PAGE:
[MARMAM] Presenting our new publication

Dóra Székely dora.szekely at science.ku.dk
Tue Feb 9 04:19:50 PST 2021

Dear MARMAN team,

We would like to present our newest publication, where you can read about how sampling the “footprints” of bowhead whales for environmental DNA has proven to be a useful way of obtaining genetic data.

Székely, D., Corfixen, N.L., Mørch, L.L., Knudsen, S.W., McCarthy, M.L., Teilmann, J., Heide‐Jørgensen, M.P. and Olsen, M.T., 2021. Environmental DNA captures the genetic diversity of bowhead whales (Balaena mysticetus) in West Greenland. Environmental DNA.


Environmental changes are prominent in Arctic ecosystems, where the distribution, abundance, life history and health of marine organisms such as the bowhead whale (Balaena mysticetus) is tightly connected to sea ice and sea temperature. However, due to the logistical challenges of data collection in the Arctic, appropriate assessments of the past, present and current effects of climate change and human activities are lacking for many Arctic species. Environmental DNA (eDNA) is emerging as a non-invasive and cost-effective way of obtaining genetic material from the environment and has the potential to complement traditional methods for biodiversity and genetic monitoring. In this study, we investigate if eDNA isolated from seawater samples has the capacity to capture the genetic diversity of bowhead whales in Disko Bay, West Greenland, for implementation of long-term genetic monitoring programmes of key Arctic marine species. A total of 41 eDNA ‘footprint’ samples were obtained from the water surface after a whale had dived and an additional 54 eDNA samples were collected along transect lines. Samples were screened for bowhead DNA using a species-specific qPCR primer and probe assay, and a subset of 30 samples were successfully Sanger sequenced to generate individual mitochondrial control region haplotypes. Moreover, by shotgun sequencing ten footprint samples on an Illumina NovaSeq platform we show that footprints generally contain less than 1% endogenous DNA, resulting in partial mitochondrial genomes in four samples out of ten samples. Our findings suggest that sampling in the footprint or wake of travelling animals is a promising method for capturing the genetic diversity of bowhead whales and other marine megafauna. With optimisation of sampling and target-DNA sequencing for higher endogenous DNA yield, seawater eDNA samples have a large potential for implementation in the long-term population genetic monitoring of marine megafauna in the Arctic and elsewhere.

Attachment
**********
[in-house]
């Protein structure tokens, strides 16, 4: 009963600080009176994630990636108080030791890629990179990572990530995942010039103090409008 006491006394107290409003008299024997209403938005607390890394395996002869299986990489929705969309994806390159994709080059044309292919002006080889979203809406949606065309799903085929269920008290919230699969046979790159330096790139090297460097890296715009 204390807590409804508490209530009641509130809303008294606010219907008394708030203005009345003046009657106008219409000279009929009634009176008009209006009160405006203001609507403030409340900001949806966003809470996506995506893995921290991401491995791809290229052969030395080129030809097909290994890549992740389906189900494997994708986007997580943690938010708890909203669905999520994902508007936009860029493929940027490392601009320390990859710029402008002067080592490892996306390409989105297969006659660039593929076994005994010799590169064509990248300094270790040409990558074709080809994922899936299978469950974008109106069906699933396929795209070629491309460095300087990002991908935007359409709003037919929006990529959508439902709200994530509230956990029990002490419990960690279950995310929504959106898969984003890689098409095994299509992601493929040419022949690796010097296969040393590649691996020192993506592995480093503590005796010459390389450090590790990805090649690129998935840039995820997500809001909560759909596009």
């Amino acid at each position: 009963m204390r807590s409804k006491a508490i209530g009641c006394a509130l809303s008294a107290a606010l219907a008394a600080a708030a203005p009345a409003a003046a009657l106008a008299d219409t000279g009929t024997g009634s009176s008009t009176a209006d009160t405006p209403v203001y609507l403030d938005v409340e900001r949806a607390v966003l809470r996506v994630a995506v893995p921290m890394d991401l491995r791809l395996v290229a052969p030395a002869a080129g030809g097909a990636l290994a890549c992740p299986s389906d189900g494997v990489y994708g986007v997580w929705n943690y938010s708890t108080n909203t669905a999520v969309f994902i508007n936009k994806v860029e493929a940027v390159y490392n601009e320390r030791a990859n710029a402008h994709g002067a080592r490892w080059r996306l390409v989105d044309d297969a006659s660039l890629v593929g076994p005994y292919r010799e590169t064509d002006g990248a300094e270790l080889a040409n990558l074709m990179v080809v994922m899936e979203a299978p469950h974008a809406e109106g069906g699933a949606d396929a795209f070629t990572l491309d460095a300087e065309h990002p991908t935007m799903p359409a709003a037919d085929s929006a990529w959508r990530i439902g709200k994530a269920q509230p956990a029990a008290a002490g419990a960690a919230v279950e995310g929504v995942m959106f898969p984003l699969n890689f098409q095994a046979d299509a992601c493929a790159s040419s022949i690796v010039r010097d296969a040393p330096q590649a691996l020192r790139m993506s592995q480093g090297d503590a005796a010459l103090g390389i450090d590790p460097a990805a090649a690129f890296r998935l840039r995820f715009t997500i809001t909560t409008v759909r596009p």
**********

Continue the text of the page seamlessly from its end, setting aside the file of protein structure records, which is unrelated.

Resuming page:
Full article can be accessed (open access):

Kind regards,

Dóra Székely
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